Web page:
The Communicationsphere group in cooperation with the Center for Advanced Visual Studies, Educational Video Resources and the Architecture Machine Group, M.I.T.


Aldo Tambellini joined artists Bill Bartlett in Vancouver, British Columbia and Tom Klinkowstein in Holland for this event.  Each of the three locations used a Robot 530 slow scan transceiver coupled to a standard telephone line. The telephone service in Amsterdam, Holland provided the three-way conference link which enabled one location to talk or send slow scan, while the other two received.

The Communicationsphere group in cooperation with the Center for Advanced Visual Studies, Educational Video Resources and the Architecture Machine Group, MIT,


INTERFACE EVENT [ insert video clip] – February 1981
This was a transatlantic event sponsored by the Center for Advanced Visual Studies, Massachusetts Institute of Technology (Otto Piene, Director).   The event used two spaces, one at the Massachusetts Institute of Technology in Cambridge, Massachusetts and the other, at the American Center for Artist and Student in Paris, France. The sites were supervised by two artists who had traveled to the sites for the transmission.  The MIT site was supervised by French artist, Roland Biladi who had come from Paris for the event and the Paris site was supervised by artist, Aldo Tambellini, the creator of the idea and a Fellow at CAVS.  The event was to create a simultaneous “exchange” of leadership by creating two large ten feet by fourteen feet murals, one at each of the sites. The pictures transmitted were of the “Heads of State”, President Reagan of the United States and French President, Giscard d’Estaing. Specific photos of the Presidents were chosen and divided into 16 sections.  Each section was transmitted via slow scan by transatlantic telephone cable at a rate of eight seconds per frame, each frame being a part of the picture.  Each frame was photographed as it was received by the site by a Polaroid camera and the negative was brought to a darkroom to be printed.  The pictures then were assembled in front of an audience and became part of the mosaic mural.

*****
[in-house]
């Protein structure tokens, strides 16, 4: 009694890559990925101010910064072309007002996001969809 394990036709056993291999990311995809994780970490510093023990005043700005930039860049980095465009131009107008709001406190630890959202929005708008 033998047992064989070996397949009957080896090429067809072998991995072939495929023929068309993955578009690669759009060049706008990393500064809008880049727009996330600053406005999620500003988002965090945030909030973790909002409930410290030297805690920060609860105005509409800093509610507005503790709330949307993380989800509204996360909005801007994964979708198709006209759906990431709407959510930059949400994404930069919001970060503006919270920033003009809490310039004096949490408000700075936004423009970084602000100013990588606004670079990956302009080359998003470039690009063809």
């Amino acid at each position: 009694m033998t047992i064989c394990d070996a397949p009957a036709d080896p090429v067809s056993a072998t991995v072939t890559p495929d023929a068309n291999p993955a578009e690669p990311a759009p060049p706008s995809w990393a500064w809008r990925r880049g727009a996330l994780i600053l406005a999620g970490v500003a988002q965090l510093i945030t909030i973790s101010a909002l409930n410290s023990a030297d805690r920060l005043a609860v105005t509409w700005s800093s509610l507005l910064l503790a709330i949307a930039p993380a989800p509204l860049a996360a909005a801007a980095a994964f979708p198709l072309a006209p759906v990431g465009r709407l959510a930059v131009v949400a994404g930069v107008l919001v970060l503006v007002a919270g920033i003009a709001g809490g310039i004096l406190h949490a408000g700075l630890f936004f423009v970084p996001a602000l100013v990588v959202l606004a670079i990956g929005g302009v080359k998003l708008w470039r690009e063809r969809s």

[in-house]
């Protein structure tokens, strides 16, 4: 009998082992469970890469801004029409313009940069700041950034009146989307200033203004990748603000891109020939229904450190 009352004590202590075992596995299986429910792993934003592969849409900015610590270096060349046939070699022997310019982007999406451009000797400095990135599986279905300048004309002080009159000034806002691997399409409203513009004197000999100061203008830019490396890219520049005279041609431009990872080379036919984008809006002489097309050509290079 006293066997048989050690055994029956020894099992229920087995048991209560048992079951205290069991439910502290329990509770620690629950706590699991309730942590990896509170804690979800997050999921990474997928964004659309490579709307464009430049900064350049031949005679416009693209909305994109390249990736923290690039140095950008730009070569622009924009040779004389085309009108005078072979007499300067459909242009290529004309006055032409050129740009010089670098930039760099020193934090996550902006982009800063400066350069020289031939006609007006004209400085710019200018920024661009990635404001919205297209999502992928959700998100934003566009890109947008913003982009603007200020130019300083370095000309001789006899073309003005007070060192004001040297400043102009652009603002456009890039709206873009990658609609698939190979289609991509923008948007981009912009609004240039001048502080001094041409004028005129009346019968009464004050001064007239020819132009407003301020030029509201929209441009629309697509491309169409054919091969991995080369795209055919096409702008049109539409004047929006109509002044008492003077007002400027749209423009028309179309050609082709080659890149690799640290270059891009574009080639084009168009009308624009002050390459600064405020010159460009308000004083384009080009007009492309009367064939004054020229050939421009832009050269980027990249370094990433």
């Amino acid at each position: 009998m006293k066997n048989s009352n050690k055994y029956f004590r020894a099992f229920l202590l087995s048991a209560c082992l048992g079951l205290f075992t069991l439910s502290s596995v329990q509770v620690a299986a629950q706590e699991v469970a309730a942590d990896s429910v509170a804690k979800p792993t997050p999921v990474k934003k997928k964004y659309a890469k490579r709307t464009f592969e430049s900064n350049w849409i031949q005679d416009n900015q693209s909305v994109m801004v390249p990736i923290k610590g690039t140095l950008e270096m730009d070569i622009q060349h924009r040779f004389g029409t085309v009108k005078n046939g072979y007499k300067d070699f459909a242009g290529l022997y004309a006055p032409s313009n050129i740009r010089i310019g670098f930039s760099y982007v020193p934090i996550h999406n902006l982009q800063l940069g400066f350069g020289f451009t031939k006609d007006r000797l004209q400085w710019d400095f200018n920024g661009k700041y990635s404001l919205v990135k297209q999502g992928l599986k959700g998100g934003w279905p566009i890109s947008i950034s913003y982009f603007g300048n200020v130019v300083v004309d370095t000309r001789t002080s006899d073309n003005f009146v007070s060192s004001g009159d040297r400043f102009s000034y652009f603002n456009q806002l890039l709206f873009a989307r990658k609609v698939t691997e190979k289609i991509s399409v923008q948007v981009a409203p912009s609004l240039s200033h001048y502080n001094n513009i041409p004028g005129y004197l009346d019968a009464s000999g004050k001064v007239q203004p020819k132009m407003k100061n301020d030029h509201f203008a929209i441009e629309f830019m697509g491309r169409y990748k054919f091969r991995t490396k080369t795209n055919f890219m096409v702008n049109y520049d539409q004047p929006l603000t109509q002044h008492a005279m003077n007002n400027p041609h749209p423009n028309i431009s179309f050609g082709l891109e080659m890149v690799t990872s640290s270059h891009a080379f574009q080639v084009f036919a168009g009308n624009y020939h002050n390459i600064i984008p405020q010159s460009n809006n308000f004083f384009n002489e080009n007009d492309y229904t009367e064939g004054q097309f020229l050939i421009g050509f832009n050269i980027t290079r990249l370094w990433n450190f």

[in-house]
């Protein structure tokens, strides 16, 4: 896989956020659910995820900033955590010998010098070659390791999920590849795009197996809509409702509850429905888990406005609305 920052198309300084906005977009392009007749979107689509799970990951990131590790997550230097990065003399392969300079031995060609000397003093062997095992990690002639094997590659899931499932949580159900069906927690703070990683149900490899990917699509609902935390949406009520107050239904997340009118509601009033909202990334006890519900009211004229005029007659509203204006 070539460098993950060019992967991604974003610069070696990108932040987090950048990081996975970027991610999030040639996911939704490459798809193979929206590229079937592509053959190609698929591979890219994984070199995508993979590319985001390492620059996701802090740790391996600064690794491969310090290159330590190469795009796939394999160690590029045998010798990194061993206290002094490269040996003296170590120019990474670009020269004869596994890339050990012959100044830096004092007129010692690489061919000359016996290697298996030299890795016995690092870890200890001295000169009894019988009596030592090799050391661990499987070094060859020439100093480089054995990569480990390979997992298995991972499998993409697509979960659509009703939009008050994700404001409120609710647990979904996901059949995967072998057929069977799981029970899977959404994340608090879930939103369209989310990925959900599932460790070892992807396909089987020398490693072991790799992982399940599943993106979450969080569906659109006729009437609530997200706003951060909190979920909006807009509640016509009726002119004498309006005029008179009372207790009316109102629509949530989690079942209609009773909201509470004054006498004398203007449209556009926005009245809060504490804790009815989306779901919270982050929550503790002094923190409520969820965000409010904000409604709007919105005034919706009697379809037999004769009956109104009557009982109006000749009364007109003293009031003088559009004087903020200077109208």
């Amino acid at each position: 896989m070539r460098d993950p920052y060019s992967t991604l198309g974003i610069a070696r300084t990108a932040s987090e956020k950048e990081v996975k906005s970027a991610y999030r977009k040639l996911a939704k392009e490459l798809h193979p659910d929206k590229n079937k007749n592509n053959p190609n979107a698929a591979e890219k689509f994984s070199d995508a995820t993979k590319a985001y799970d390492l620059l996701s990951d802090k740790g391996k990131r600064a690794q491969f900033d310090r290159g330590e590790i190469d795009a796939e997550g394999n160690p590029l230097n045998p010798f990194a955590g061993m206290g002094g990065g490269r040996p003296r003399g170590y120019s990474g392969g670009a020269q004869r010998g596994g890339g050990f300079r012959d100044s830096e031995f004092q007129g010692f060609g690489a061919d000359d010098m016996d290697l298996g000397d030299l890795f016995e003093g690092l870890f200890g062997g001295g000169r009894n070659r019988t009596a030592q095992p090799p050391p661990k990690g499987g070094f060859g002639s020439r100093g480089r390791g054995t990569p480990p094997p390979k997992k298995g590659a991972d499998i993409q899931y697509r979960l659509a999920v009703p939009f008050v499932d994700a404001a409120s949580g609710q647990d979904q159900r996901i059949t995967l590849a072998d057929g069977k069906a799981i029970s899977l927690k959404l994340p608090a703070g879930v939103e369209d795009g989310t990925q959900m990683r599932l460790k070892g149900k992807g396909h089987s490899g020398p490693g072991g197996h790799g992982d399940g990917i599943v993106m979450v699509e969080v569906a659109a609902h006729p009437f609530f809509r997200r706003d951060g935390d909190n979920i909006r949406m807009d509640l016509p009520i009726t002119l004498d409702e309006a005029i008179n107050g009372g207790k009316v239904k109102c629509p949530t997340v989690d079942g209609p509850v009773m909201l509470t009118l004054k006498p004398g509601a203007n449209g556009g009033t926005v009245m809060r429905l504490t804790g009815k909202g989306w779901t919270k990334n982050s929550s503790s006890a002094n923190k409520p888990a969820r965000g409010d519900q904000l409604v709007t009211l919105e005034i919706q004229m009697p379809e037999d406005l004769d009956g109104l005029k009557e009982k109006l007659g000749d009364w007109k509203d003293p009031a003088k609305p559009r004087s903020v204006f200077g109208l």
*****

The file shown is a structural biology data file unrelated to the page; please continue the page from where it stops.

“The editing process of our culture takes place continuously every night in front of the TV screen---and bits of information we call news…images and words we call information. In the regeneration of old icons, the making of new ones---in a digested format, the world is defined.—we connect for a moment over the air in isolated spheres we called homes. Years from now we will remember that art was swallowed by media—that media was the language of communication---that interactive media brings the process to a live response.”
Aldo Tambellini, June 13 1981

In the continuous discharging of media in the environment the flow of information jams in the biosphere—it’s the continuous consumption consuming you---the atmosphere of media and telecommunications that forms a communicationsphere.

You breathe media from the electromagnetic spectrum from your brain cells and the electromagnetic fusion.

Put on your contact lenses---your hearing aid
Get blood transfusions and x-rays to detect the media process
invading your system
You are a yesterday Felix the cat toy image on a rotating table transmitting breadlines.

felix the cat